Living and Working in the UK

Europe , Life Abroad Feb 24, 2022 No Comments

Brexit and COVID-19 have affected the cost of living in the UK, from housing to transportation to medical care.

The United Kingdom is suffering from a cost-of-living crisis initiated by Brexit and compounded by COVID-19. National health care contributions and taxes are increasing, housing and transportation prices are soaring, mortgage rates are climbing, and wages are stagnating. Inflation is at a ten-year high and is expected to reach 5% in the next several months.

Costs have risen the most for housing and household services – in particular for electricity, gas and other fuels, which saw a 50% rise in prices over the past six months. Transportation has been affected as gasoline prices have climbed by 20% over the past year and used car prices have expanded by 27% over the past six months.

With so much price fluctuation happening, it is important to understand the short and long-term economic outlooks both locals and expats can expect, especially when it comes to housing, transportation and medical care. If you are considering a move to the United Kingdom, it is best to be armed with as much information as possible before making a decision.


Housing is expensive in the UK – especially in London – and accounts for the largest share of residents’ income.

Although rents dipped at the initial onset of the pandemic, they are now climbing as people begin to move back into cities. Many city centers are seeing record, double-digit growth in rental prices; rents in Bristol, Glasgow and Nottingham are now 10% higher than pre-pandemic levels.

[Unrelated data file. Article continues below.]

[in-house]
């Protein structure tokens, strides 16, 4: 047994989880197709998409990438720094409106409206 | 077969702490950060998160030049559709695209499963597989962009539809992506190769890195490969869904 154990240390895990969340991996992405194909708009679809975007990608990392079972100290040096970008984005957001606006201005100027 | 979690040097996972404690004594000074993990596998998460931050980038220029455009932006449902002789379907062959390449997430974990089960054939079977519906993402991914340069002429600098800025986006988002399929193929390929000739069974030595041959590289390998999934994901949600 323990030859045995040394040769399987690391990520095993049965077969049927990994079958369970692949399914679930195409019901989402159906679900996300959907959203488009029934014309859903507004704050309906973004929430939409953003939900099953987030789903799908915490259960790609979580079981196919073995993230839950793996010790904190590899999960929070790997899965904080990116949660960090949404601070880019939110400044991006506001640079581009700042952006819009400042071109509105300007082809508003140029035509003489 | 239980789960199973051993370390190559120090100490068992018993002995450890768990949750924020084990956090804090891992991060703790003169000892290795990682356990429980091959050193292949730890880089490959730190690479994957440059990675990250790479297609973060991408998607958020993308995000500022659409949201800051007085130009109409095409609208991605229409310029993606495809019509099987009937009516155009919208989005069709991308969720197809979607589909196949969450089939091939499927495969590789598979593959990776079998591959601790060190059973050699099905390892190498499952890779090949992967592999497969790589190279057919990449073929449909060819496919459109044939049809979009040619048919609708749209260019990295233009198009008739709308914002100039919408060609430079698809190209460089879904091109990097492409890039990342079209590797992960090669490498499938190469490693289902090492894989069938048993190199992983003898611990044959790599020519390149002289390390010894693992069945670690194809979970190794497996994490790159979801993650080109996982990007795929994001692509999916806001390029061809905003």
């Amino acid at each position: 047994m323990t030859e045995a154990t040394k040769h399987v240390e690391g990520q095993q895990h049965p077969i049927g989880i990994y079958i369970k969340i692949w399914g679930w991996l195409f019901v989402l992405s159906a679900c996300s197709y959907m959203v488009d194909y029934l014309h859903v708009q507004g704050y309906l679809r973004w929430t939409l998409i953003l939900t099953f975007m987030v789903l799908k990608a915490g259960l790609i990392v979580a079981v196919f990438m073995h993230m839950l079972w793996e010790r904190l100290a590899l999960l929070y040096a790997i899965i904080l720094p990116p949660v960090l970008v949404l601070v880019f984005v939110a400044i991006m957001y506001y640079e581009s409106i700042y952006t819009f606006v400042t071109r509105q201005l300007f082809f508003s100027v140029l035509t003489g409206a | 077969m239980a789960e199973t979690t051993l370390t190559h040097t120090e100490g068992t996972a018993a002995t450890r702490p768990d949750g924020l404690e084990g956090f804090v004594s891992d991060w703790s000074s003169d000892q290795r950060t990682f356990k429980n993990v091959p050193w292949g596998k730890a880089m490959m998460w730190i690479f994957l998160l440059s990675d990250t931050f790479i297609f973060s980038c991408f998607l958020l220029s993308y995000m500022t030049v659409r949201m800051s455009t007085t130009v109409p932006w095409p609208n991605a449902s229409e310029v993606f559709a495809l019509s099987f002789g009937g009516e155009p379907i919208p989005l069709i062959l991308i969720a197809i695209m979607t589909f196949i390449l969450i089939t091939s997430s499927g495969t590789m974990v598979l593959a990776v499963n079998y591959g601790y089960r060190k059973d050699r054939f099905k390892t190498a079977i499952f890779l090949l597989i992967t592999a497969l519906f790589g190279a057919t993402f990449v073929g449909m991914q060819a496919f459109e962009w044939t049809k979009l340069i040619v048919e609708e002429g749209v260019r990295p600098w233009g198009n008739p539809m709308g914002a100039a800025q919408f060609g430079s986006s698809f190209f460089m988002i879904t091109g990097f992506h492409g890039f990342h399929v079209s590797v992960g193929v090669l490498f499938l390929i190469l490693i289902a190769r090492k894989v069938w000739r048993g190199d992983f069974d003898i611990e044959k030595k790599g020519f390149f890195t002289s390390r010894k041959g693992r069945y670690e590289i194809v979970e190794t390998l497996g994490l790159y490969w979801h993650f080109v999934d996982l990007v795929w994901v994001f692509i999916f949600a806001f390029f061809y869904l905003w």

Total rent demand is up by 40% from the same time two years ago, and competition for flats has become fierce as inventories fall. However, not all demand is centered on cities. Since the onset of COVID-19, more people are moving to the suburbs, and inventories are now lower outside of city centers.

On average, UK residents pay 1,058 GBP per month in rent – up 8.6% from the same time last year. When London is excluded from the data, the national average monthly rent drops down to 889 GBP.

The highest rents in London are in the areas of Kensington and Chelsea (3,148 GBP per month), Westminster (2,879 GBP) and Camden (2,056 GBP). The average rent in the City of London is 1,895 GBP – still down nearly 23% from pre-pandemic levels. Other areas in the London metro area are much cheaper.

Sharing a flat can save a lot of money and is common practice. Flatsharing with another individual can drop individual rents by as much as a third. This practice is so common in the British capital, particularly among students and young professionals, that it is not strange to be interviewed by the existing housemates (commonly known as ‘flat mates’) when a room becomes available.


Although the public transportation network in London and the UK is comprehensive, it is also expensive. London’s ticket prices are among the priciest in the world.